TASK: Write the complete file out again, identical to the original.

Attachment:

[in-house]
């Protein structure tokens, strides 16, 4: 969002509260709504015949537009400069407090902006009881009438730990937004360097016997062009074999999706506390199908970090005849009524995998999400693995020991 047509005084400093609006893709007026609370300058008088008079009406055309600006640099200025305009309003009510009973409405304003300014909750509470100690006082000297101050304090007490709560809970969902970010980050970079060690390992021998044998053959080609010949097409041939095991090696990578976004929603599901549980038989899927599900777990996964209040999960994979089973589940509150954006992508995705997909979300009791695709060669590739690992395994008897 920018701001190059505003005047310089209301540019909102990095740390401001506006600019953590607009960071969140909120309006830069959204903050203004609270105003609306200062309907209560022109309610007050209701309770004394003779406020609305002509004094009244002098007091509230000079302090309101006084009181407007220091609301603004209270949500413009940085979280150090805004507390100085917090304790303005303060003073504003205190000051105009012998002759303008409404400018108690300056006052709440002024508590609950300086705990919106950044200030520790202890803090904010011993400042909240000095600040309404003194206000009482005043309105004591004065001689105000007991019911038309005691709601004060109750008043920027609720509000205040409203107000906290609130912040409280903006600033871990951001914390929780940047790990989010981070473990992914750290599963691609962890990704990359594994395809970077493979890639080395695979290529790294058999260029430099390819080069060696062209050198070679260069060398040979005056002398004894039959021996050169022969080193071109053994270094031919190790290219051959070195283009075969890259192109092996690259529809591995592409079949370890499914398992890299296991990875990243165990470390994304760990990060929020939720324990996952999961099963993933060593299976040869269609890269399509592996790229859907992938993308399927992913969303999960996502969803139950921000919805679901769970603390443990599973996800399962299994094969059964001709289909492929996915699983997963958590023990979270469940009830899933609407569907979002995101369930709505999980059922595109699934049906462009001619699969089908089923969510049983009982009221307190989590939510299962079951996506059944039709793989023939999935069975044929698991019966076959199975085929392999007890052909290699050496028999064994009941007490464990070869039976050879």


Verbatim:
[in-house]
């Protein structure tokens, strides 16, 4: 969002509260709504015949537009400069407090902006009881009438730990937004360097016997062009074999999706506390199908970090005849009524995998999400693995020991 047509005084400093609006893709007026609370300058008088008079009406055309600006640099200025305009309003009510009973409405304003300014909750509470100690006082000297101050304090007490709560809970969902970010980050970079060690390992021998044998053959080609010949097409041939095991090696990578976004929603599901549980038989899927599900777990996964209040999960994979089973589940509150954006992508995705997909979300009791695709060669590739690992395994008897 920018701001190059505003005047310089209301540019909102990095740390401001506006600019953590607009960071969140909120309006830069959204903050203004609270105003609306200062309907209560022109309610007050209701309770004394003779406020609305002509004094009244002098007091509230000079302090309101006084009181407007220091609301603004209270949500413009940085979280150090805004507390100085917090304790303005303060003073504003205190000051105009012998002759303008409404400018108690300056006052709440002024508590609950300086705990919106950044200030520790202890803090904010011993400042909240000095600040309404003194206000009482005043309105004591004065001689105000007991019911038309005691709601004060109750008043920027609720509000205040409203107000906290609130912040409280903006600033871990951001914390929780940047790990989010981070473990992914750290599963691609962890990704990359594994395809970077493979890639080395695979290529790294058999260029430099390819080069060696062209050198070679260069060398040979005056002398004894039959021996050169022969080193071109053994270094031919190790290219051959070195283009075969890259192109092996690259529809591995592409079949370890499914398992890299296991990875990243165990470390994304760990990060929020939720324990996952999961099963993933060593299976040869269609890269399509592996790229859907992938993308399927992913969303999960996502969803139950921000919805679901769970603390443990599973996800399962299994094969059964001709289909492929996915699983997963958590023990979270469940009830899933609407569907979002995101369930709505999980059922595109699934049906462009001619699969089908089923969510049983009982009221307190989590939510299962079951996506059944039709793989023939999935069975044929698991019966076959199975085929392999007890052909290699050496028999064994009941007490464990070869039976050879």